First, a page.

Published 07th June 2013
Network Rail (NR) has announced that its five executive directors have been awarded ‘significantly’ reduced bonuses for last year’s performance. These were reduced because of the varying performance when measured against specified targets. The wording is interesting describing failures as ‘targets missed’ thus avoiding the ‘F’ word!
The company it must be remembered funded by the Government to the tune of about £10million every day or between £3 and £4 billion a year. NR also has a huge debt profile reaching out over 30 years and as it does not have shareholders and is a monopoly is therefore it could be argued, unaccountable to a large degree.
Results for the 2012/3 financial year were:
1. Passenger satisfaction reach a record high – 85%
This is a good measure but many people do not understand what NR does. But, station projects such as the Kings Cross, Blackfriars and Paddington modernisation have been huge successes and NR should rightly be given big scores.
2. Passenger numbers reach 1.5bn for the first time since the 1920s
This is a major achievement by the whole rail industry, not just NR and again, should be applauded.
3. 95% of passengers felt that rail travel during the Olympics had exceeded or met their expectations
This is another good result but of course all enhancement work was paused on routes to Olympic venues and every member of staff that could be spared was put on front line duties so the plan worked well!
4. £4.4bn worth of work on almost 2,000 projects aimed at improving and expanding the railway
Much of this is routine maintenance work and although many improvements were made, it is wrong to include maintenance, or is it?
5. The renewal and rebuilding of 201 bridges and the replacement of 940 miles of track.
Again, much of this this should come under the heading of regular day to day maintenance which is not made clear.
6. Almost 91% of trains for the 12 months run to time, but below the targets set by the Office of Rail Regulation
This is a very good result despite the headlines. As more trains run, any disruption becomes more serious, more quickly. ORR has said it will fine NR millions of pounds for missing the target, but is there any point to this as the money would be better invested in the rail industry.
7. Significant improvement in the satisfaction levels of train and freight operating companies
A frequent complaint is that NR does not listen to their direct customers, who are the train operating companies. NR property is tasked with developing sites and they have failed badly in the last year and often delay train operator proposals. This is not mentioned.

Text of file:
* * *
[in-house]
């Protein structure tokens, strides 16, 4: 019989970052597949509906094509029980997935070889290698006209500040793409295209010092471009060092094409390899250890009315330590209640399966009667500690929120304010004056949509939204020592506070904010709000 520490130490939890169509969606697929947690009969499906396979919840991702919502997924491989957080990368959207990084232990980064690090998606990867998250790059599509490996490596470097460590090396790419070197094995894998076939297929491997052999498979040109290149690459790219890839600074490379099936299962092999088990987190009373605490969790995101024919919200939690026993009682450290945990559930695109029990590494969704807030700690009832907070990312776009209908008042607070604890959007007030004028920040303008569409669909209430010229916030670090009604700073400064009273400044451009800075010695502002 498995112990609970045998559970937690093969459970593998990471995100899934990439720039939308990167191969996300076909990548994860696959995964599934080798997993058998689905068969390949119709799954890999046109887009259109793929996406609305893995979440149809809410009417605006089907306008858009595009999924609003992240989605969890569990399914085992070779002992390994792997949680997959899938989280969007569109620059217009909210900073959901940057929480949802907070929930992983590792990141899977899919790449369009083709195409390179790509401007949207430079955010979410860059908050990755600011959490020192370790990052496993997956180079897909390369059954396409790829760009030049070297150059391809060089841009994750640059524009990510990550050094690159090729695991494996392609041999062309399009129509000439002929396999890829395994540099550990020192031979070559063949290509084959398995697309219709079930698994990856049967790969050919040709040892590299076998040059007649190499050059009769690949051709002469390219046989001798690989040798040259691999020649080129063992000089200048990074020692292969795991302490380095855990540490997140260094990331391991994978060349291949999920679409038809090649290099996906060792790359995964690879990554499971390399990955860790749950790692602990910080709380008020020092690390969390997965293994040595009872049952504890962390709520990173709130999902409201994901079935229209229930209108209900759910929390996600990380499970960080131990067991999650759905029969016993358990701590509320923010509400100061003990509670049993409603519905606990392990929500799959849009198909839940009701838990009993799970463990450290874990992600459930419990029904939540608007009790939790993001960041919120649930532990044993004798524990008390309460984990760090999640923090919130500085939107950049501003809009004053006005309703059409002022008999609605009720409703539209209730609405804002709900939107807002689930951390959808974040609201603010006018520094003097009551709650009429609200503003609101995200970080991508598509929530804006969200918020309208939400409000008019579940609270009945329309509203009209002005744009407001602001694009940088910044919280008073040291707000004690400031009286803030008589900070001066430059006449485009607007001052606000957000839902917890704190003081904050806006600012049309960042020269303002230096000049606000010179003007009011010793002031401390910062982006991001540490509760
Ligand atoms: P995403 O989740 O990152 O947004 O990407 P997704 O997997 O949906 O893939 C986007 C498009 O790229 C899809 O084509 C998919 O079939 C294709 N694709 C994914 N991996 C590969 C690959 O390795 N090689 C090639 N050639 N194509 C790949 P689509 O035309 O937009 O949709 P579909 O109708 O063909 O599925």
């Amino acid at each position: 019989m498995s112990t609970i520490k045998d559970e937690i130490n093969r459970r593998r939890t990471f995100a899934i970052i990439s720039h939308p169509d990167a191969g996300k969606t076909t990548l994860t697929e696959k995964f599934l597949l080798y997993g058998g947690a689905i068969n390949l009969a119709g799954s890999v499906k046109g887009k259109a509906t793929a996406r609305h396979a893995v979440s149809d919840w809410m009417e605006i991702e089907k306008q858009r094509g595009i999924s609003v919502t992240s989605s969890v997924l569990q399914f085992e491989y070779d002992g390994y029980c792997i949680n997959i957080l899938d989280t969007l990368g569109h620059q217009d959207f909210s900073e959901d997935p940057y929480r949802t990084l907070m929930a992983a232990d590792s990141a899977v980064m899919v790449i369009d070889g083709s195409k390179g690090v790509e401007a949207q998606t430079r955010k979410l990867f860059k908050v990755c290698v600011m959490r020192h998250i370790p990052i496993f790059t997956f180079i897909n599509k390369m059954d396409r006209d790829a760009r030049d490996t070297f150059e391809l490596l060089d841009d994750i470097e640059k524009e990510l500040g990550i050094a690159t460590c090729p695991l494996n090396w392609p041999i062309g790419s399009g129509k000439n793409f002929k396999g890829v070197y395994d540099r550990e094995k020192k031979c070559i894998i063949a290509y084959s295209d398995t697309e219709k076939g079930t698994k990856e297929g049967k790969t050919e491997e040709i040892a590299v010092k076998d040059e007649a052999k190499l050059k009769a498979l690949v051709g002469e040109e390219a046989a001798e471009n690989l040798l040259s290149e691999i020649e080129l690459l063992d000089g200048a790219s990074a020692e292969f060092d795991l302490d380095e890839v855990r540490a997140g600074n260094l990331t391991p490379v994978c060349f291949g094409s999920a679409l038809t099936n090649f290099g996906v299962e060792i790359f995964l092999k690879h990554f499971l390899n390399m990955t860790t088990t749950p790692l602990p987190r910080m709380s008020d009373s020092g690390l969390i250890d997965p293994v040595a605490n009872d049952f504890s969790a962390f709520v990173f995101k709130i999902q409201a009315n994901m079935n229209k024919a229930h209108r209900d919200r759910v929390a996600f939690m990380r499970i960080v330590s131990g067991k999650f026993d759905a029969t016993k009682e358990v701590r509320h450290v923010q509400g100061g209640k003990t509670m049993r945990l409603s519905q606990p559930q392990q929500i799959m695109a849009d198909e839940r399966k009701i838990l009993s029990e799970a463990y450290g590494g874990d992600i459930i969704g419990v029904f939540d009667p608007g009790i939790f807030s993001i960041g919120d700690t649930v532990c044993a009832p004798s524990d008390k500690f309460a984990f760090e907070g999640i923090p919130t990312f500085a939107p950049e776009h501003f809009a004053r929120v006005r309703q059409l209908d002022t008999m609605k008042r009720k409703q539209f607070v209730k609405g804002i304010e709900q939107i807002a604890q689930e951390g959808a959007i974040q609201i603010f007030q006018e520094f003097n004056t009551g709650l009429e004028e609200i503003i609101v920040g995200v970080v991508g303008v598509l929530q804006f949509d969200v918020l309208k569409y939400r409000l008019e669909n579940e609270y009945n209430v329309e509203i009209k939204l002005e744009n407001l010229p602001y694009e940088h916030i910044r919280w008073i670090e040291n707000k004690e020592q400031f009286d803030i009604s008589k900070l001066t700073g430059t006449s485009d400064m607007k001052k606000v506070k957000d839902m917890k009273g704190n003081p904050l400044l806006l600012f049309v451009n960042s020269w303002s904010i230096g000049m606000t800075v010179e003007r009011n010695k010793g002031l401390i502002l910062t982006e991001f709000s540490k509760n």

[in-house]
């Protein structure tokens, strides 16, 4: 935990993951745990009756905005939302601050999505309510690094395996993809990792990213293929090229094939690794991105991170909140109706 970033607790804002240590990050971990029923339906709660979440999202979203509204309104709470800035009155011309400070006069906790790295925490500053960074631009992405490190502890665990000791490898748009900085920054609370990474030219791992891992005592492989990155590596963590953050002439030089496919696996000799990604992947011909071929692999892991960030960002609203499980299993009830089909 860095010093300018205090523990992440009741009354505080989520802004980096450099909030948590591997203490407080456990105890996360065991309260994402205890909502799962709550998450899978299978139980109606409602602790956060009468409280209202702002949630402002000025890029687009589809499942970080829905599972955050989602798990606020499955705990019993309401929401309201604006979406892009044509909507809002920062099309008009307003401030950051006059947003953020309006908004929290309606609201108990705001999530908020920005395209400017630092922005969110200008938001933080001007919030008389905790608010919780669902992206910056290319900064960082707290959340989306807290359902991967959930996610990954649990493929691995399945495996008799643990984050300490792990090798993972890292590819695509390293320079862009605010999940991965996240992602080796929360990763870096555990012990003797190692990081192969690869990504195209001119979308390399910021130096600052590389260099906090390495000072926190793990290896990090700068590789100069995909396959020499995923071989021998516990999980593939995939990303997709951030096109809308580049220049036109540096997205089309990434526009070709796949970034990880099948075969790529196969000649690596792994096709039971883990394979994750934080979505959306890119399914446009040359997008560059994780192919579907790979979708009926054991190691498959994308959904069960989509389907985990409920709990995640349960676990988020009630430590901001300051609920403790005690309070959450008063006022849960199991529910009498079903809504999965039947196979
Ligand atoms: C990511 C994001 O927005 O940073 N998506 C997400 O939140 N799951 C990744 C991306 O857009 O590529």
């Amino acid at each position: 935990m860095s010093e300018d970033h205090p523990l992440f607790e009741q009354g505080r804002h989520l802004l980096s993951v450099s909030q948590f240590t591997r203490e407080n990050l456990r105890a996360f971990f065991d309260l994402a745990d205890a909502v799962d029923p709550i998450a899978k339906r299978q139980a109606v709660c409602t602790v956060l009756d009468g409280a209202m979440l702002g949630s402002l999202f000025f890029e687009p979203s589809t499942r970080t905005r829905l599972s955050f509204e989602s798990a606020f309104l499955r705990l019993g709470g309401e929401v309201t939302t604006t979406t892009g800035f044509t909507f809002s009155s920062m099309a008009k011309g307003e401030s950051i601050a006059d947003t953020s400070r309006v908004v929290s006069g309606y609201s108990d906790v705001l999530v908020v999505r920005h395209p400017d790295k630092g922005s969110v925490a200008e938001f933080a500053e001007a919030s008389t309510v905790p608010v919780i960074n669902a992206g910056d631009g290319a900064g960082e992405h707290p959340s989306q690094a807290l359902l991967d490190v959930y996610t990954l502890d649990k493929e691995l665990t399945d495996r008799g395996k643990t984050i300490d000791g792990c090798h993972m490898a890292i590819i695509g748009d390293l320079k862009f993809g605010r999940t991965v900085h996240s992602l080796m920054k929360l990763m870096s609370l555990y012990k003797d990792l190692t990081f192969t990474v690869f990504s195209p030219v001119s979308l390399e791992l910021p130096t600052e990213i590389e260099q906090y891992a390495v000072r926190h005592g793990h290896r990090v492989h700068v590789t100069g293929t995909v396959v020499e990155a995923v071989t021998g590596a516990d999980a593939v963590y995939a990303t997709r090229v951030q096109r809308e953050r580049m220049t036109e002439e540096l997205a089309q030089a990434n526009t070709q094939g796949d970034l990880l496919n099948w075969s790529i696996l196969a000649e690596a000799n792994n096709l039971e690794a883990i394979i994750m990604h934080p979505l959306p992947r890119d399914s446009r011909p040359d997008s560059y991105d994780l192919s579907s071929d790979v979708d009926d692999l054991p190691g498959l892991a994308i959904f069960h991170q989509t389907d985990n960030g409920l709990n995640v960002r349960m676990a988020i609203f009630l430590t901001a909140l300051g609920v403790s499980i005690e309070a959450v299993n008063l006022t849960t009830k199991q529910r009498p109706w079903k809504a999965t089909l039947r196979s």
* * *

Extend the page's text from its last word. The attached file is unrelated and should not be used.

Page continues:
Richard Parry-Jones, chairman, said: “2012 was a year of positive progress for the company with some great highs – delivering seamless transport for the Olympics – to lows of frustration with a slowdown in our rate of delivering better train punctuality. While this was particularly impacted by a year of extreme weather, the wettest on record, we are working to improve the resilience of our network to cope with such demands.
“Our executive bonus payments for this year correctly reflect successes as well as shortcomings and as a result have been significantly reduced from a potential award of 60% of salary to 17% for the financial year just completed.
“Bonuses are only awarded for achievements significantly beyond what is expected of an executive in the delivery of their challenging day jobs. The remuneration committee felt that while performance was good in most areas, truly exceptional performance had not been achieved in financial efficiency and asset stewardship, and our train performance targets were not met. But we also needed to recognise the significant successes that had been delivered in the business during the year."
The Labour Party said the bonuses were wrong bearing in mind fares’ increases and late trains. What Maria Eagle the Labour Shadow Transport Secretary seems to be unable to grasp is that it is the The Department for Transport who set the fares. And they said the bonuses were nothing to do with them (despite their massive funding!).
Details of the annual bonus award for the executive directors:
Current salary Actual bonus earned out of a maximum of 60% of salary
David Higgins £577,000 17% or £99,082
Patrick Butcher £394,000 17% or £67,658
Robin Gisby £371,000 17% or £63,708
Simon Kirby £371,000 17% or £63,708
Paul Plummer £348,000 17% or £59,759
Network Rail can proudly boast that it has one of the best safety records in the world which must be recognised but the remuneration committee felt more could have been done to improve workforce safety, but noted the development of a safety culture within the business. The committee used its discretionary powers to reduce the overall award by 10% to reflect these failings.
Due to the contraversial nature of this topic weve decided to make the following our monthly Poll Question: Should the Network Rail main board directors be paid a bonus?
The poll can be found at the bottom of our home page.
Written by Phil Marsh